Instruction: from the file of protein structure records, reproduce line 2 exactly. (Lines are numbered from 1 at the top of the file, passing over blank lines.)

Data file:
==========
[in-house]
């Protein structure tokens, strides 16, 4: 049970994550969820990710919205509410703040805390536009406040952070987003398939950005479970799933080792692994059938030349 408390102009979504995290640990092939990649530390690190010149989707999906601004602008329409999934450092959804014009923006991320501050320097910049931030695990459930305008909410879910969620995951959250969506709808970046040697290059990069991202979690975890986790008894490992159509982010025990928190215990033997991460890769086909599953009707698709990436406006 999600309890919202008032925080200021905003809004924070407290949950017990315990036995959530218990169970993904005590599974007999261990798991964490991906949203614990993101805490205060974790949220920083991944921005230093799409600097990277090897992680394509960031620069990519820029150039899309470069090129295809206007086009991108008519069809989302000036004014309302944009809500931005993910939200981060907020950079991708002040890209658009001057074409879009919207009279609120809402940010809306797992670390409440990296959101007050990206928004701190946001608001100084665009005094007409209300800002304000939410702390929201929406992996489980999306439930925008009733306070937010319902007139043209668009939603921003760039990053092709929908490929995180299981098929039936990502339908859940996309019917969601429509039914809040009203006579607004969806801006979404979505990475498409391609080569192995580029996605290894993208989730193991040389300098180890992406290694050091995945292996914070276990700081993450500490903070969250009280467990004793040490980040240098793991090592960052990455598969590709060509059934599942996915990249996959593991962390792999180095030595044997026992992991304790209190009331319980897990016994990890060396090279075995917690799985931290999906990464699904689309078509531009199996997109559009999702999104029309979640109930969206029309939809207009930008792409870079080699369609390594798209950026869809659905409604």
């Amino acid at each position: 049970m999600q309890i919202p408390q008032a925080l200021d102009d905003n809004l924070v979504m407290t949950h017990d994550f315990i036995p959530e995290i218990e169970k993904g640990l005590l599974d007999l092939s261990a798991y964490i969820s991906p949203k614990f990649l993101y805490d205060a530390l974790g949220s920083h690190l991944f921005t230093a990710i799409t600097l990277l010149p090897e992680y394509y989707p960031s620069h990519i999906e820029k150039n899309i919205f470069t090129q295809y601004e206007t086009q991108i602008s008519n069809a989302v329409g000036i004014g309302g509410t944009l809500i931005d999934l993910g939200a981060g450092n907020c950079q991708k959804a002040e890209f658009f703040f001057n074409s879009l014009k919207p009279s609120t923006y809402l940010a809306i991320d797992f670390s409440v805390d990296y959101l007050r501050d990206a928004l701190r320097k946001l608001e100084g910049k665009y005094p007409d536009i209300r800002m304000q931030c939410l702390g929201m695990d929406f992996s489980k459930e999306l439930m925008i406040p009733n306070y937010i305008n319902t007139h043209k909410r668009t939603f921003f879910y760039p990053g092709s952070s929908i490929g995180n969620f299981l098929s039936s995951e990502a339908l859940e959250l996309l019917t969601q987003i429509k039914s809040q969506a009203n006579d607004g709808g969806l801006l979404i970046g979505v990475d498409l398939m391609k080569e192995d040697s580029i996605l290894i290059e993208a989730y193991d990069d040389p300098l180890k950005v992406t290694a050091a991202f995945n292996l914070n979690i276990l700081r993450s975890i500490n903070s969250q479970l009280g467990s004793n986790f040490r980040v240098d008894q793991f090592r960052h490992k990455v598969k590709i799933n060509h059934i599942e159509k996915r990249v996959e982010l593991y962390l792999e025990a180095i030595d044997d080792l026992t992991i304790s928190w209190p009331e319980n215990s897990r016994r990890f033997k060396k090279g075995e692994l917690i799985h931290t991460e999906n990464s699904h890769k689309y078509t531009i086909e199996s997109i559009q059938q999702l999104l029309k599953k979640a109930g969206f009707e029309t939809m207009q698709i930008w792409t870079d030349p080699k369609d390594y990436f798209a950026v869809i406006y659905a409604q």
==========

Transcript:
């Protein structure tokens, strides 16, 4: 049970994550969820990710919205509410703040805390536009406040952070987003398939950005479970799933080792692994059938030349 408390102009979504995290640990092939990649530390690190010149989707999906601004602008329409999934450092959804014009923006991320501050320097910049931030695990459930305008909410879910969620995951959250969506709808970046040697290059990069991202979690975890986790008894490992159509982010025990928190215990033997991460890769086909599953009707698709990436406006 999600309890919202008032925080200021905003809004924070407290949950017990315990036995959530218990169970993904005590599974007999261990798991964490991906949203614990993101805490205060974790949220920083991944921005230093799409600097990277090897992680394509960031620069990519820029150039899309470069090129295809206007086009991108008519069809989302000036004014309302944009809500931005993910939200981060907020950079991708002040890209658009001057074409879009919207009279609120809402940010809306797992670390409440990296959101007050990206928004701190946001608001100084665009005094007409209300800002304000939410702390929201929406992996489980999306439930925008009733306070937010319902007139043209668009939603921003760039990053092709929908490929995180299981098929039936990502339908859940996309019917969601429509039914809040009203006579607004969806801006979404979505990475498409391609080569192995580029996605290894993208989730193991040389300098180890992406290694050091995945292996914070276990700081993450500490903070969250009280467990004793040490980040240098793991090592960052990455598969590709060509059934599942996915990249996959593991962390792999180095030595044997026992992991304790209190009331319980897990016994990890060396090279075995917690799985931290999906990464699904689309078509531009199996997109559009999702999104029309979640109930969206029309939809207009930008792409870079080699369609390594798209950026869809659905409604």